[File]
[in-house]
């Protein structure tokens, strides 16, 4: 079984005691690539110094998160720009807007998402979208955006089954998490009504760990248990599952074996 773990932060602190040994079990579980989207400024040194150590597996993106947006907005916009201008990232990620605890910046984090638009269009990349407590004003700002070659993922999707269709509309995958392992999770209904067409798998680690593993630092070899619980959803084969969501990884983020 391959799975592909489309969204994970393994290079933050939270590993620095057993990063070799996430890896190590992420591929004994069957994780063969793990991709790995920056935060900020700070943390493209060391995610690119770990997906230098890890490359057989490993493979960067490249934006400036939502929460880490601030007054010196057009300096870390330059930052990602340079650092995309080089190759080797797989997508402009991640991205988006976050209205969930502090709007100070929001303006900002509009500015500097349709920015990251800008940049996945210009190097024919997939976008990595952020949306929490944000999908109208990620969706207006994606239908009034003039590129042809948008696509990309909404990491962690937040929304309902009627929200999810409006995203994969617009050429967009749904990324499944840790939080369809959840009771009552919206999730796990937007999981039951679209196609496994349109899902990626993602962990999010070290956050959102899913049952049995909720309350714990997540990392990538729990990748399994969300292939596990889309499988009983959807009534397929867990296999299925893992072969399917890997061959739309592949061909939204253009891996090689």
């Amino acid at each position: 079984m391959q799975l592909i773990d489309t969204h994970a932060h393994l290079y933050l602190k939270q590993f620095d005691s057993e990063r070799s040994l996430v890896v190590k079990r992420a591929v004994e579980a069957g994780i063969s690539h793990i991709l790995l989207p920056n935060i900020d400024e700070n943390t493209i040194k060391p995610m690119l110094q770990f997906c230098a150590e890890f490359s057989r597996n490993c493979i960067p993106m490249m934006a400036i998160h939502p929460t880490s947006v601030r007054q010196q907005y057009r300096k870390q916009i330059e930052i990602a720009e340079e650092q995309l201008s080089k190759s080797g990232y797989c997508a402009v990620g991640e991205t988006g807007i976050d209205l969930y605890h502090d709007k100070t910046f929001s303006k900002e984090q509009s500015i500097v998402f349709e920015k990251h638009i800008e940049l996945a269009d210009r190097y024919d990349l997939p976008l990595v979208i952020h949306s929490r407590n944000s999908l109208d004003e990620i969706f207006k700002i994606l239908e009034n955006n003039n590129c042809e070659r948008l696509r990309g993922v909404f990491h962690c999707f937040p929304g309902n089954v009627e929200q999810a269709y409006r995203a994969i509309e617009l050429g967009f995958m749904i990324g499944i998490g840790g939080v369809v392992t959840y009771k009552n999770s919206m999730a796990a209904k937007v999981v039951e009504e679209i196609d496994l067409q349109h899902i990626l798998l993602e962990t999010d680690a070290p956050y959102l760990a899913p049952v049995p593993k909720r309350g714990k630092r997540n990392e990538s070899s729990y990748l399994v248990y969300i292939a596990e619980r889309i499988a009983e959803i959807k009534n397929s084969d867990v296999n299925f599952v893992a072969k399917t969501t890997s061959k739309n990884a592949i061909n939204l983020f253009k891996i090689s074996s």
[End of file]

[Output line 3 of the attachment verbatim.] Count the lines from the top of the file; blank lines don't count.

């Amino acid at each position: 079984m391959q799975l592909i773990d489309t969204h994970a932060h393994l290079y933050l602190k939270q590993f620095d005691s057993e990063r070799s040994l996430v890896v190590k079990r992420a591929v004994e579980a069957g994780i063969s690539h793990i991709l790995l989207p920056n935060i900020d400024e700070n943390t493209i040194k060391p995610m690119l110094q770990f997906c230098a150590e890890f490359s057989r597996n490993c493979i960067p993106m490249m934006a400036i998160h939502p929460t880490s947006v601030r007054q010196q907005y057009r300096k870390q916009i330059e930052i990602a720009e340079e650092q995309l201008s080089k190759s080797g990232y797989c997508a402009v990620g991640e991205t988006g807007i976050d209205l969930y605890h502090d709007k100070t910046f929001s303006k900002e984090q509009s500015i500097v998402f349709e920015k990251h638009i800008e940049l996945a269009d210009r190097y024919d990349l997939p976008l990595v979208i952020h949306s929490r407590n944000s999908l109208d004003e990620i969706f207006k700002i994606l239908e009034n955006n003039n590129c042809e070659r948008l696509r990309g993922v909404f990491h962690c999707f937040p929304g309902n089954v009627e929200q999810a269709y409006r995203a994969i509309e617009l050429g967009f995958m749904i990324g499944i998490g840790g939080v369809v392992t959840y009771k009552n999770s919206m999730a796990a209904k937007v999981v039951e009504e679209i196609d496994l067409q349109h899902i990626l798998l993602e962990t999010d680690a070290p956050y959102l760990a899913p049952v049995p593993k909720r309350g714990k630092r997540n990392e990538s070899s729990y990748l399994v248990y969300i292939a596990e619980r889309i499988a009983e959803i959807k009534n397929s084969d867990v296999n299925f599952v893992a072969k399917t969501t890997s061959k739309n990884a592949i061909n939204l983020f253009k891996i090689s074996s």